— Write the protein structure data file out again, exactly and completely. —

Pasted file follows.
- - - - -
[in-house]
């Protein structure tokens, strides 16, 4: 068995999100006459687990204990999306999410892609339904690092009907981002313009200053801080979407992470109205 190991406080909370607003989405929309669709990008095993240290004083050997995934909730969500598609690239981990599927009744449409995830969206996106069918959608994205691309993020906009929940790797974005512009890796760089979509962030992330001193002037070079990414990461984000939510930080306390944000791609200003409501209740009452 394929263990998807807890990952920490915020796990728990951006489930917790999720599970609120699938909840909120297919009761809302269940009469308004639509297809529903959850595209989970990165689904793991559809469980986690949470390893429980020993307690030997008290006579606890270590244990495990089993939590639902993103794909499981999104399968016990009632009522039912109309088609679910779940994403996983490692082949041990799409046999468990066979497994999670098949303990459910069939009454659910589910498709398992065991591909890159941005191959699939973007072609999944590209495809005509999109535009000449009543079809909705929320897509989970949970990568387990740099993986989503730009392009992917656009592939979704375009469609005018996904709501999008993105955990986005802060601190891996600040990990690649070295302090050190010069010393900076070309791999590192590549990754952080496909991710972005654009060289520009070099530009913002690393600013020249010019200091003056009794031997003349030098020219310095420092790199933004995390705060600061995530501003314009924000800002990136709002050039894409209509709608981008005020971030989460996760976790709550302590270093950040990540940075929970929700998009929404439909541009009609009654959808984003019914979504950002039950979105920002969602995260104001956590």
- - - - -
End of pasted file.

[in-house]
């Protein structure tokens, strides 16, 4: 068995999100006459687990204990999306999410892609339904690092009907981002313009200053801080979407992470109205 190991406080909370607003989405929309669709990008095993240290004083050997995934909730969500598609690239981990599927009744449409995830969206996106069918959608994205691309993020906009929940790797974005512009890796760089979509962030992330001193002037070079990414990461984000939510930080306390944000791609200003409501209740009452 394929263990998807807890990952920490915020796990728990951006489930917790999720599970609120699938909840909120297919009761809302269940009469308004639509297809529903959850595209989970990165689904793991559809469980986690949470390893429980020993307690030997008290006579606890270590244990495990089993939590639902993103794909499981999104399968016990009632009522039912109309088609679910779940994403996983490692082949041990799409046999468990066979497994999670098949303990459910069939009454659910589910498709398992065991591909890159941005191959699939973007072609999944590209495809005509999109535009000449009543079809909705929320897509989970949970990568387990740099993986989503730009392009992917656009592939979704375009469609005018996904709501999008993105955990986005802060601190891996600040990990690649070295302090050190010069010393900076070309791999590192590549990754952080496909991710972005654009060289520009070099530009913002690393600013020249010019200091003056009794031997003349030098020219310095420092790199933004995390705060600061995530501003314009924000800002990136709002050039894409209509709608981008005020971030989460996760976790709550302590270093950040990540940075929970929700998009929404439909541009009609009654959808984003019914979504950002039950979105920002969602995260104001956590």